Or because, after engaging for a long time, we do not find that it is helping us to express our Self fully. Or the beliefs that it entailing us to ‘imbibe’ are not compatible with the beliefs we advocate. Or we do not like to be called as ‘dancer’. This perhaps happened with Jessica and Sonu Nigam. I have met many people who, after years of working in a profession, leave it for something else. Or they keep on changing their professions because they do not find a ‘calling’ which expresses their multiple talents into one calling. Like for instance, Robert Fritz.

In other words, we cannot tell our future and guess what will happen to us. We cannot guess which ‘stock’ of liking will become ‘love’ and which will vanish away after engaging with real life. And we cannot understand what we love and what we do not until we engage with life.

On the contrary, lack of understanding what love is can mislead a person. I know of a student, Jaya. She was excellent in drawing. But since her childhood she wanted to become a doctor. She was caught in the horn of what love is and what it should be. She continued to believe that she should become a doctor, while on the other hand, she continued to engage and excel in drawing. Her special abilities with drawing and singing clearly told her that her engagement with life, based on her senses, is far more pronounced than her cognitive abilities of understanding biology or medicine. But she refused to heed to the feedback of the environment. Even when she entered HSC she continued to strive for CAT exam for medicine.

Therefore ‘do what you love’ is a catch 22 advice. We cannot love until we do it. It is therefore a trap.

One cannot determine what one loves while deciding the course or discipline to take. Based on the ‘liking’ and ‘interest’ at the age of 15, one has to choose a path and hope that the engagement with the path will convert the initial ‘liking’ into ‘love’. But there is no guarantee that it will. We are human beings who know what we know. We are not gods who can peer into our future and determine what we will continue to love.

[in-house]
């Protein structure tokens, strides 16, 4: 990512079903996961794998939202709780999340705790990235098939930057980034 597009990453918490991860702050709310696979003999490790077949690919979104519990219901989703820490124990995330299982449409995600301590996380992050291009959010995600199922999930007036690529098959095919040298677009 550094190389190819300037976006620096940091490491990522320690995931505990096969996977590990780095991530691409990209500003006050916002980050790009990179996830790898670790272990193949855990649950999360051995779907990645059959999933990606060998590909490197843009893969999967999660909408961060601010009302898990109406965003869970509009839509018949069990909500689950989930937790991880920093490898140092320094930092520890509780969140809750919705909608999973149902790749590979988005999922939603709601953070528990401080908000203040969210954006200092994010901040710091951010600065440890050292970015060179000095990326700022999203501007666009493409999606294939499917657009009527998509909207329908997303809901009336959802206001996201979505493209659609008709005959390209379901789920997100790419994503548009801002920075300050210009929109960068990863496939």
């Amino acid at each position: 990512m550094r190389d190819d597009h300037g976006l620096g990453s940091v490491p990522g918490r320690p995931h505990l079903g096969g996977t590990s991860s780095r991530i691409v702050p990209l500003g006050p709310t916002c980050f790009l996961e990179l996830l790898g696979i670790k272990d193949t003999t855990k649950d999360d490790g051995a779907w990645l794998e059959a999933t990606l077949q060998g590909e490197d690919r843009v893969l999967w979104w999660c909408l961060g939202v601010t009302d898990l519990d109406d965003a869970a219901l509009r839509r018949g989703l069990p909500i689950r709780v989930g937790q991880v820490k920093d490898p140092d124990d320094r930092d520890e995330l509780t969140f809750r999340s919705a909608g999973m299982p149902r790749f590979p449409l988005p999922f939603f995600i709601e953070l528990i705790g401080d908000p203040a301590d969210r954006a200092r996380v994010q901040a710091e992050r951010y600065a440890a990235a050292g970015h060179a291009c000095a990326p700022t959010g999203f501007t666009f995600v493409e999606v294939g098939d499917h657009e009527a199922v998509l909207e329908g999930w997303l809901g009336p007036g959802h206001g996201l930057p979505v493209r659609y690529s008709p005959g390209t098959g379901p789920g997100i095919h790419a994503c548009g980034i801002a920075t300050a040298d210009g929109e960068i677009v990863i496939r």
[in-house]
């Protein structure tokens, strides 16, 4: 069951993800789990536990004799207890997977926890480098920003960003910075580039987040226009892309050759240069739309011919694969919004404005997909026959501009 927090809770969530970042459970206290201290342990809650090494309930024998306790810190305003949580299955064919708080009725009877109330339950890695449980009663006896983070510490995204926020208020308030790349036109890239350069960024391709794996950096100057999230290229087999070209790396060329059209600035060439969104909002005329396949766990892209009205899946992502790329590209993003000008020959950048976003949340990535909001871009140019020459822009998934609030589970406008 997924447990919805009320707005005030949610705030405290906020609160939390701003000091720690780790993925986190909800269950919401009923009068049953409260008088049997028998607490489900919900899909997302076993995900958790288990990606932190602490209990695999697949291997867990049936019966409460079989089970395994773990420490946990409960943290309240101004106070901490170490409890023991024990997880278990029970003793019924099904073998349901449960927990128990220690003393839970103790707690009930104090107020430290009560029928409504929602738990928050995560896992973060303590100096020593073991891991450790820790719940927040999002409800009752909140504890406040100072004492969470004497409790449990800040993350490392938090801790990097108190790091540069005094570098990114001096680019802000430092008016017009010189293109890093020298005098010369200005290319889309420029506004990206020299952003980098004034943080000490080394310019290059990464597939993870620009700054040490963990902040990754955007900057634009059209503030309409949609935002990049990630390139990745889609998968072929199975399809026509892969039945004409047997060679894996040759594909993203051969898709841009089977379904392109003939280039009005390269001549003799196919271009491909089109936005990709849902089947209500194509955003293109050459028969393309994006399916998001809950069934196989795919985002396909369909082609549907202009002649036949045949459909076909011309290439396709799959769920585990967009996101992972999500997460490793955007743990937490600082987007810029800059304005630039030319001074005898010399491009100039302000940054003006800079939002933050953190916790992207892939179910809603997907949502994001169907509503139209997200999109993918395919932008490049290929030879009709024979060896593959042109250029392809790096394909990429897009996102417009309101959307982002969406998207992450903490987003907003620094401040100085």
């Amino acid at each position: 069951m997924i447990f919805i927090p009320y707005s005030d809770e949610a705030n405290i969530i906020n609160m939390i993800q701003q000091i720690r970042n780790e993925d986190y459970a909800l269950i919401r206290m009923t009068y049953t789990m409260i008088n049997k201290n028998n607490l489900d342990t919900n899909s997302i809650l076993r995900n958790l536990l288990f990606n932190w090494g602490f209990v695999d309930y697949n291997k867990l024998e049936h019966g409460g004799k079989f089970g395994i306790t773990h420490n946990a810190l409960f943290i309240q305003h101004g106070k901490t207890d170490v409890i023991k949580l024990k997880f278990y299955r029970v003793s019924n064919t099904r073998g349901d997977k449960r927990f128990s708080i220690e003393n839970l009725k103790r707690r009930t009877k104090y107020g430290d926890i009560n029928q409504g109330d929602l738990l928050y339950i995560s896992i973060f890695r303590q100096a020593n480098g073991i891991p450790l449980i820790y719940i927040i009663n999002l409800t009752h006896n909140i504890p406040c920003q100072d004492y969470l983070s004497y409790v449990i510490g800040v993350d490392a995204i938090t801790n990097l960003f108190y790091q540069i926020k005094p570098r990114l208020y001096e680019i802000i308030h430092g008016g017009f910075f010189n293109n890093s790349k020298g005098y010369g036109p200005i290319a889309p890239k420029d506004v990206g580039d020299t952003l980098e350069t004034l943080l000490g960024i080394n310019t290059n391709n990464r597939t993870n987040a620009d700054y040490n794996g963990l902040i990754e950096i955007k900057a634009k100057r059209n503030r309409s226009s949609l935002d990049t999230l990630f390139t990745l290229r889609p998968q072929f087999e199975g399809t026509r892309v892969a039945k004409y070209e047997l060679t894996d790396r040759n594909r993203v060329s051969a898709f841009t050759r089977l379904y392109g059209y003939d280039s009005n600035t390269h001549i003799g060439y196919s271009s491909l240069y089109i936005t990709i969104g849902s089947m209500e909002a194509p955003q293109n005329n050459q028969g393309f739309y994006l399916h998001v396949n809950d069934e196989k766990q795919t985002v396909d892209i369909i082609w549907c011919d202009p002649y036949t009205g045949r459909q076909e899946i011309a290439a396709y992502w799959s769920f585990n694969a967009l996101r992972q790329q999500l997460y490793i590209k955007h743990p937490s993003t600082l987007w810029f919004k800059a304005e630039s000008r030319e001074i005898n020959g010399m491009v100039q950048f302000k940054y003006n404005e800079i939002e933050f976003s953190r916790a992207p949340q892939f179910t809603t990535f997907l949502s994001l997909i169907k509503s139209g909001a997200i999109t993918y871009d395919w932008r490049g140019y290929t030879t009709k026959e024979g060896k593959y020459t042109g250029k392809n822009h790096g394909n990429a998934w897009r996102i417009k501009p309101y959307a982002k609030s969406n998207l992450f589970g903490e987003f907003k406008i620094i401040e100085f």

4 comments:

Jhon Mathew said...

when it comes to choosing career most of us tend to listen to our head discounting the love part for timebeing (for safety reasons), - therefore also loosing the interest, like you have mentioned "do what you love’ is a catch 22 advice. We cannot love until we do it. It is therefore a trap."

I hope most of us do this as we dont/know/get more info about the object or action, left alone to battle without any support system

Hiren said...

First of all, I don't think that it is neccessary to become well known for the interest to turn into passion. It can be intense from the beginning.

One also has to take the practical aspect of how it pays. I am fond of poetry but it's commercial profile is not so impressive and therefore I cannot do what I love.

Artistic professions entail a very high risk in case of failure. That is why like your doctor example, some people are destined to live " a double life" which is the title of Alyque Padmasee's book. ( He happens to be former chairman of Lintas)

Anonymous said...

so many times it is difficult to choose what we love due to background,economy and the family demand.

Sanjiv Bhamre said...

Here is some research to support the hypothesis that 'passion develops slowly' and is not innate in a person. For more details, read this article of Stephen Ceci, http://books.google.co.uk/books?hl=en&lr=&id=9LEthsz9oCoC&oi=fnd&pg=PA70&dq=Developing+childhood+proclivities+into+adult+competencies:+The+overlooked+multiplier+effect.&ots=UFHbYrOJ0R&sig=mgNp8SGK4YcsvSRA2rPZ-qX23LM#v=onepage&q=Developing%20childhood%20proclivities%20into%20adult%20competencies%3A%20The%20overlooked%20multiplier%20effect.&f=false